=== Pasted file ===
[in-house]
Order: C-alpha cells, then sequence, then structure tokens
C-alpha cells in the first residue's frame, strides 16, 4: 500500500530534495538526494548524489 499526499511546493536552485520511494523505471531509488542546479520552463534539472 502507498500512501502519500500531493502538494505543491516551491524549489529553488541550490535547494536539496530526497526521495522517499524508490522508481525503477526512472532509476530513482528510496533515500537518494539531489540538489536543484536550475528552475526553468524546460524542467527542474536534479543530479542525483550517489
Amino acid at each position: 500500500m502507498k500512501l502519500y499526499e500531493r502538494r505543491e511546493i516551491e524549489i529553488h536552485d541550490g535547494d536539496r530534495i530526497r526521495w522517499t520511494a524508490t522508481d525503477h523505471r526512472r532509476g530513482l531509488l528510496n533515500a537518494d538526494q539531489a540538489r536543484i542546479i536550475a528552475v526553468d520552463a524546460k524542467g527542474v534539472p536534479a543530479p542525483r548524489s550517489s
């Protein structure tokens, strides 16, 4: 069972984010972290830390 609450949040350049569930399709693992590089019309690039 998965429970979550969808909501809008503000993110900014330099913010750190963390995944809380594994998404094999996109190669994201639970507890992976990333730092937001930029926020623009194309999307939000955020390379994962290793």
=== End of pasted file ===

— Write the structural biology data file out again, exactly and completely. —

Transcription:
[in-house]
Order: C-alpha cells, then sequence, then structure tokens
C-alpha cells in the first residue's frame, strides 16, 4: 500500500530534495538526494548524489 499526499511546493536552485520511494523505471531509488542546479520552463534539472 502507498500512501502519500500531493502538494505543491516551491524549489529553488541550490535547494536539496530526497526521495522517499524508490522508481525503477526512472532509476530513482528510496533515500537518494539531489540538489536543484536550475528552475526553468524546460524542467527542474536534479543530479542525483550517489
Amino acid at each position: 500500500m502507498k500512501l502519500y499526499e500531493r502538494r505543491e511546493i516551491e524549489i529553488h536552485d541550490g535547494d536539496r530534495i530526497r526521495w522517499t520511494a524508490t522508481d525503477h523505471r526512472r532509476g530513482l531509488l528510496n533515500a537518494d538526494q539531489a540538489r536543484i542546479i536550475a528552475v526553468d520552463a524546460k524542467g527542474v534539472p536534479a543530479p542525483r548524489s550517489s
């Protein structure tokens, strides 16, 4: 069972984010972290830390 609450949040350049569930399709693992590089019309690039 998965429970979550969808909501809008503000993110900014330099913010750190963390995944809380594994998404094999996109190669994201639970507890992976990333730092937001930029926020623009194309999307939000955020390379994962290793």